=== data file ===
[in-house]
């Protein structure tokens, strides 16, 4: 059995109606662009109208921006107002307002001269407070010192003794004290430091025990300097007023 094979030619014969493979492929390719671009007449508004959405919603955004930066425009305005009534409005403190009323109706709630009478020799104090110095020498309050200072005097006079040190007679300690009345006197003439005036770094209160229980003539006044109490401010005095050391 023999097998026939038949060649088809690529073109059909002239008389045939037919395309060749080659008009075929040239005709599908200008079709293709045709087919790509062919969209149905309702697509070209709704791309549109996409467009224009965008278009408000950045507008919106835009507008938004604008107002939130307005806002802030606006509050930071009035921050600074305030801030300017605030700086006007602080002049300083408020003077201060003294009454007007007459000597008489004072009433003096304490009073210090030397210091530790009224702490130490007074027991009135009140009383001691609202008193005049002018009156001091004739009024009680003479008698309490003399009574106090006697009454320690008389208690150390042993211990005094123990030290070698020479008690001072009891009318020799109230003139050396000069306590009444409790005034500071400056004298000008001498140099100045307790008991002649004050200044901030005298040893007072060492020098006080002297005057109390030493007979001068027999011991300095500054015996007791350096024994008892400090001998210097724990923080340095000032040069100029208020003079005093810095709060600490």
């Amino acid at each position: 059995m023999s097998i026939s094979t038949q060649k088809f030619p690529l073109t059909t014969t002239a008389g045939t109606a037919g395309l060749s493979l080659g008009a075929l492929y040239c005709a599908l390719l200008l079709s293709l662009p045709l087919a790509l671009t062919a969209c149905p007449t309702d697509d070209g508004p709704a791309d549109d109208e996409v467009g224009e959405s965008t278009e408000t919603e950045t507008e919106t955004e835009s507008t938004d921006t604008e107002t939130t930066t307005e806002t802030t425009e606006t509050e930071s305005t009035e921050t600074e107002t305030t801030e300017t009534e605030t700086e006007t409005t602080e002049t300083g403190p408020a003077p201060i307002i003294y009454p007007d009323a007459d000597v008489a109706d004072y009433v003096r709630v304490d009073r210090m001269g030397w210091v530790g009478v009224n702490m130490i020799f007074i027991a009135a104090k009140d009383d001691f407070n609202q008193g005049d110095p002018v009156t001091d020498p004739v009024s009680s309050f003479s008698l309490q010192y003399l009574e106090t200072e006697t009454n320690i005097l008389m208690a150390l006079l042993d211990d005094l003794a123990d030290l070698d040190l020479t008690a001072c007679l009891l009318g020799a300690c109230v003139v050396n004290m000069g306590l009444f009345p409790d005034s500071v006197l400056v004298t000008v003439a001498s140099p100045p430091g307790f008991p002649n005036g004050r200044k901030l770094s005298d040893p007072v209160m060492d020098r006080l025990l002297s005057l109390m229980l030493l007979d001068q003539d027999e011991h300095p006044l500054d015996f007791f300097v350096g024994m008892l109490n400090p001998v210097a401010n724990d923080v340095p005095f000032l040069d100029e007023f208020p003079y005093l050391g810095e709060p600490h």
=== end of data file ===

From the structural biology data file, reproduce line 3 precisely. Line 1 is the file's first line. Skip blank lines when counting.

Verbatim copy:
């Amino acid at each position: 059995m023999s097998i026939s094979t038949q060649k088809f030619p690529l073109t059909t014969t002239a008389g045939t109606a037919g395309l060749s493979l080659g008009a075929l492929y040239c005709a599908l390719l200008l079709s293709l662009p045709l087919a790509l671009t062919a969209c149905p007449t309702d697509d070209g508004p709704a791309d549109d109208e996409v467009g224009e959405s965008t278009e408000t919603e950045t507008e919106t955004e835009s507008t938004d921006t604008e107002t939130t930066t307005e806002t802030t425009e606006t509050e930071s305005t009035e921050t600074e107002t305030t801030e300017t009534e605030t700086e006007t409005t602080e002049t300083g403190p408020a003077p201060i307002i003294y009454p007007d009323a007459d000597v008489a109706d004072y009433v003096r709630v304490d009073r210090m001269g030397w210091v530790g009478v009224n702490m130490i020799f007074i027991a009135a104090k009140d009383d001691f407070n609202q008193g005049d110095p002018v009156t001091d020498p004739v009024s009680s309050f003479s008698l309490q010192y003399l009574e106090t200072e006697t009454n320690i005097l008389m208690a150390l006079l042993d211990d005094l003794a123990d030290l070698d040190l020479t008690a001072c007679l009891l009318g020799a300690c109230v003139v050396n004290m000069g306590l009444f009345p409790d005034s500071v006197l400056v004298t000008v003439a001498s140099p100045p430091g307790f008991p002649n005036g004050r200044k901030l770094s005298d040893p007072v209160m060492d020098r006080l025990l002297s005057l109390m229980l030493l007979d001068q003539d027999e011991h300095p006044l500054d015996f007791f300097v350096g024994m008892l109490n400090p001998v210097a401010n724990d923080v340095p005095f000032l040069d100029e007023f208020p003079y005093l050391g810095e709060p600490h």